How might genes such as those responsible for drug resistance be transferred between bacterial species?

Acinetobacter baumannii is agram-negative bacterium commonly found in soil and water. This

bacterium is also frequently associated with nosocomial infections, diseases patients acquire while they are in a hospital. A. baumannii tends to thrive in hospital settings because the bacterium is resistant to environmental influences and can survive for months on such objects as faucets, toilets, bedclothes, doorknobs, sinks, and medical equipment. The spread of this bacterium is a concern for all medical facilities, but especially military ones, which have seen increasing numbers of bloodstream infections caused by A. baumannii, probably because combat conditions make controlling and treating them more difficult.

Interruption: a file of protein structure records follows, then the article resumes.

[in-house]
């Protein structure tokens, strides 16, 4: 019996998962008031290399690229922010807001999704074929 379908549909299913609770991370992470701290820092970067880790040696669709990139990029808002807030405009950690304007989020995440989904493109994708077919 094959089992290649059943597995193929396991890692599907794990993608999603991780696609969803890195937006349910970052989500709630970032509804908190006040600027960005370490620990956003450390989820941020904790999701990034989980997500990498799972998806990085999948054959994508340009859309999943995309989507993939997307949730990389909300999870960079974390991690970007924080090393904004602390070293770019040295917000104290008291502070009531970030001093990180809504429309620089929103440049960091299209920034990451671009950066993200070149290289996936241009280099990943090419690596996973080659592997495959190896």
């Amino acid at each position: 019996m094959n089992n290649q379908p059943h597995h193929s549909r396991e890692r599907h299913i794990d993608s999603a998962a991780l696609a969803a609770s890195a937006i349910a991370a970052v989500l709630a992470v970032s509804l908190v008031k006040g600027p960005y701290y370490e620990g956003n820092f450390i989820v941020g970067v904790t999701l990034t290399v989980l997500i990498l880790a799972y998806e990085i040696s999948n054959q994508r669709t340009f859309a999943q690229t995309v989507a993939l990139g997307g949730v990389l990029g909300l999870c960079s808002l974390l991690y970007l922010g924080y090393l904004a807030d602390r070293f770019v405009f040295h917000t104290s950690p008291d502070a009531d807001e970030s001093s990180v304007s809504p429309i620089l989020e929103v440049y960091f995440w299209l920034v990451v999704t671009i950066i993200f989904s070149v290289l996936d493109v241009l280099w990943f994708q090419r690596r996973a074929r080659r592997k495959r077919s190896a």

Additionally, A. baumannii infections have become problematic because increasing numbers of isolates show multiple drug resistance—that is, the bacteria are unfazed by the antibiotics commonly used to treat them. Many of the resistance genes found in A. baumannii are similar or identical to those seen in other genera of bacteria, such asPseudomonas, Salmonella, and Escherichia, which also commonly occur in healthcare facilities.

How might genes, such as those responsible for drug resistance, be transferred between bacterial species?
Where could A. baumannii likely have acquired the genes for drug resistance?
What is the treatment for A. baumannii infection.